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East Texas doctor discusses risk for myocarditis for young athletes

One of the effects of getting COVID-19 can be myocarditis which is an inflammation of the heart or heart tissue which in turn could sideline an athlete who gets
Published: Aug. 24, 2021 at 5:58 PM CDT
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TYLER, Texas (KLTV) - One of the effects of getting COVID-19 can be myocarditis, which is an inflammation of the heart or heart tissue, which in turn could sideline an athlete who gets it for months.

With the beginning of school also means the beginning of fall sports and with COVID-19 still around there is still a risk for myocarditis which can be harmful for a young athlete.

“If you have myocarditis so inflammation of the heart tissue and you go and do some really strenuous exercise there is a very small risk that your heart will respond to the stress in a way that could cause abnormal heart rhythms that can potentially be deadly,” said Dr. Rebecca Peebles, who is a primary care sports medicine physician.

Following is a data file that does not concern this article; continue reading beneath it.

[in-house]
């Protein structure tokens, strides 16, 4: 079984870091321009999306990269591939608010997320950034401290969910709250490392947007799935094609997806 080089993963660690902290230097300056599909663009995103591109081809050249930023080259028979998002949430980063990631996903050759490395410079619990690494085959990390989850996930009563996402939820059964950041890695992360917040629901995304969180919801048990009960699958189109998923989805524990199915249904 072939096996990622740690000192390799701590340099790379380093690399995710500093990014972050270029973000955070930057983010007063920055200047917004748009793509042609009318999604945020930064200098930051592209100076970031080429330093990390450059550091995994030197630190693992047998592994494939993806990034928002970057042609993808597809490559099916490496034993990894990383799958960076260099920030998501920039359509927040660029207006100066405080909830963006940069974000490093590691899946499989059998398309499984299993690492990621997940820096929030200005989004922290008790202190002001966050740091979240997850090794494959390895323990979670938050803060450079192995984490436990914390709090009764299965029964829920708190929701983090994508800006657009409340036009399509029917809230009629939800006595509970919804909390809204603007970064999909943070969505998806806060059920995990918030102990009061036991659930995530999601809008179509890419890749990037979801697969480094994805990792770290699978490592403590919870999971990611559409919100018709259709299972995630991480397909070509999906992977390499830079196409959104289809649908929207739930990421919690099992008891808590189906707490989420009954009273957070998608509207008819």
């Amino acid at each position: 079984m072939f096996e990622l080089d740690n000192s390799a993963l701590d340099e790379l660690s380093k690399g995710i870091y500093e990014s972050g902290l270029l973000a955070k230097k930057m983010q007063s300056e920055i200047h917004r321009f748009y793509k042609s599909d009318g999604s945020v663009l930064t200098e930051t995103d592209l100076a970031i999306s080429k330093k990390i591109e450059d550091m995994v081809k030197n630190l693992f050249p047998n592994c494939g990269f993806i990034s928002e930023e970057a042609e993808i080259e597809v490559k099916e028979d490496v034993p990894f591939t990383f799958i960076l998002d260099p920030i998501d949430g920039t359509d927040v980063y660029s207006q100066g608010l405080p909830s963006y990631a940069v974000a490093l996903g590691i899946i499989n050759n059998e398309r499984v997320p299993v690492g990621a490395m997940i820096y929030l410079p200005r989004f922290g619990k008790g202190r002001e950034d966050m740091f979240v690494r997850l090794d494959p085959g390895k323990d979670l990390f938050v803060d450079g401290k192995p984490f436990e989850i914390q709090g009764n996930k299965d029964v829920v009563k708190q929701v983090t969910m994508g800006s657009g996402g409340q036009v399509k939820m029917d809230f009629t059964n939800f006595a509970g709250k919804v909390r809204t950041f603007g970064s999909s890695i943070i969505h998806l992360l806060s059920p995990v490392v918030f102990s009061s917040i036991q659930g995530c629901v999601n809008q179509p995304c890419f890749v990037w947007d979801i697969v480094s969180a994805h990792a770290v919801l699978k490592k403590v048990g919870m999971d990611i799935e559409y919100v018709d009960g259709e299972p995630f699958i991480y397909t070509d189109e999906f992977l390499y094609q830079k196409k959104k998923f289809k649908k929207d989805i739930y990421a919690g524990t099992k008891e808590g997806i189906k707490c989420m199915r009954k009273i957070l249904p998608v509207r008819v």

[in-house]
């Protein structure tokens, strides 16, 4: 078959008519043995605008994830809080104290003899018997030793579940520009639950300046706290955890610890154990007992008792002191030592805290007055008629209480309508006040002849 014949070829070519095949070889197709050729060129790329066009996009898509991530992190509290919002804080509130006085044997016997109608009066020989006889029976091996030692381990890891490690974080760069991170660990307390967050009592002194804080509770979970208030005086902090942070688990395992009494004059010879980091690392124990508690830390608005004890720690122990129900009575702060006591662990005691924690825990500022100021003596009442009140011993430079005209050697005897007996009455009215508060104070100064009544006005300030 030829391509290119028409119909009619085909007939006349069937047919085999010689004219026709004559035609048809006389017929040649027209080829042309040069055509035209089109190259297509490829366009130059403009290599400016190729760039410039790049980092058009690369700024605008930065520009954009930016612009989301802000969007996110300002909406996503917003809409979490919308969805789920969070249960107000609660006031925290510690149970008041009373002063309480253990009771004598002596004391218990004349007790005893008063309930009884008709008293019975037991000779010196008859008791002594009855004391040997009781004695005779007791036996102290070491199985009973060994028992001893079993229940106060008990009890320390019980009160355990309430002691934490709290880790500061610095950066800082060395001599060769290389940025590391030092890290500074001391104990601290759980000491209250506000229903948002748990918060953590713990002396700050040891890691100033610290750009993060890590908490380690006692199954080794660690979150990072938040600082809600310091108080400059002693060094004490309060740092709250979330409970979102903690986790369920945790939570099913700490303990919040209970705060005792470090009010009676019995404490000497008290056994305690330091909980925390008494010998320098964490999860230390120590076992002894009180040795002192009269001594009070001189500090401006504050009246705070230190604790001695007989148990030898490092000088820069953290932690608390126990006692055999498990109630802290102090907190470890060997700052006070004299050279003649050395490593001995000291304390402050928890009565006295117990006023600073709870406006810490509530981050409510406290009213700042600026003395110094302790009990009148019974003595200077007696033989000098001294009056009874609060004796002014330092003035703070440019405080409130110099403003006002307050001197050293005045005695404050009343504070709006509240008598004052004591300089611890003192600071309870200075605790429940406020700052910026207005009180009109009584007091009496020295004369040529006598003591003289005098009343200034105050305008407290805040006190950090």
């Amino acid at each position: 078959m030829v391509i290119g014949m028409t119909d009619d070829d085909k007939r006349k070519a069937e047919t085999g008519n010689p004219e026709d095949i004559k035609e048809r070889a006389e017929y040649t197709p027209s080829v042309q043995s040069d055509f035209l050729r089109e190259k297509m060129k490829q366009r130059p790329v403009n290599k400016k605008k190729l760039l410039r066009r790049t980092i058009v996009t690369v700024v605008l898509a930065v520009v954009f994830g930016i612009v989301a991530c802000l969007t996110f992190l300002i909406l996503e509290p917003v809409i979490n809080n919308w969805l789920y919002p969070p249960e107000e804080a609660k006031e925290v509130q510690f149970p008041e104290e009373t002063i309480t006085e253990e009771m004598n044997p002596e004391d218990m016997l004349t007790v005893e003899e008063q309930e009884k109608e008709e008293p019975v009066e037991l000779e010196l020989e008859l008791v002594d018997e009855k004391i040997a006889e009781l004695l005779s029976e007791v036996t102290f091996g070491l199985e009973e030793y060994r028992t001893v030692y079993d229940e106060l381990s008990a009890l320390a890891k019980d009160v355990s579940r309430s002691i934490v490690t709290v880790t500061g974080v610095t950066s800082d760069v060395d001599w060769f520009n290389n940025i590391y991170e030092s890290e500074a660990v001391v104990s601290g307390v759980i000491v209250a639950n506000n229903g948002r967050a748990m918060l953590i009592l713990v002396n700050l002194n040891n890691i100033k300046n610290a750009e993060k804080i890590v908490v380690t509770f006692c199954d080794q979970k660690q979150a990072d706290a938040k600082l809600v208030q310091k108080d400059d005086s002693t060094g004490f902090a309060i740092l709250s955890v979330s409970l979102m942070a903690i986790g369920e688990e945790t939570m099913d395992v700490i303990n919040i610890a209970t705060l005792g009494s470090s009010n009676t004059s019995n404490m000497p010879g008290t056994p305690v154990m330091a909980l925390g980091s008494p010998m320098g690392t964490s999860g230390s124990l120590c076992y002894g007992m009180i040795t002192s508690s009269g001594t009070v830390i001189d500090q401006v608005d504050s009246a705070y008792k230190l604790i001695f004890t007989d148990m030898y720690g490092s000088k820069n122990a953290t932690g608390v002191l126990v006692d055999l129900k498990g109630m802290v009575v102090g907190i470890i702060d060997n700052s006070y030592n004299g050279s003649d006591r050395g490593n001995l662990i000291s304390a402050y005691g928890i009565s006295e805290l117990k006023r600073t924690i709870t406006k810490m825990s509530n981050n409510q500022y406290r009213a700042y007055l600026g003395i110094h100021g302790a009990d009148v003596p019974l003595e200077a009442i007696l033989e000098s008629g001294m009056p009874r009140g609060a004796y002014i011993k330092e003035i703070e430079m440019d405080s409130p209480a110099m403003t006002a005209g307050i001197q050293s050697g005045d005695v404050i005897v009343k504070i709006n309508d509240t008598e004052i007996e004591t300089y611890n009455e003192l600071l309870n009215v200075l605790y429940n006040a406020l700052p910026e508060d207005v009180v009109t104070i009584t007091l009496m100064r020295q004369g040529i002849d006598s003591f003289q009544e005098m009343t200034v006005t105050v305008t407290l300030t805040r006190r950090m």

Peebles has been studying the data on myocarditis. She has heard the concerns about getting it from the COVID-19 vaccine but she says that is rare and that the risk of getting myocarditis from COVID-19 is more significant.

“On average depending on the age group you are looking at about four cases per 100,000 patients,” said Peebles. “With COVID infection we are looking at about 300 cases per 100,000 cases so you are actually 80 times more likely to get myocarditis from the COVID infection than the COVID vaccine.”

Peebles advises athletes to get the vaccine to limit the risk of exposing yourself to COVID-19. She also advises parents to watch the symptoms of their athlete if they were to get COVID-19 and to consider getting checked out before returning to play.

“If the infection had fever that lingered for multiple days especially if it was associated with shortness of breath or chest pain that’s concerning, you definitely need to see your physician before you go back to sport,” said Dr. Peebles.

Peebles also advises any athlete that may have minor COVID-19 symptoms but still experiences any chest pain or shortness of breath to get screened before returning to play.

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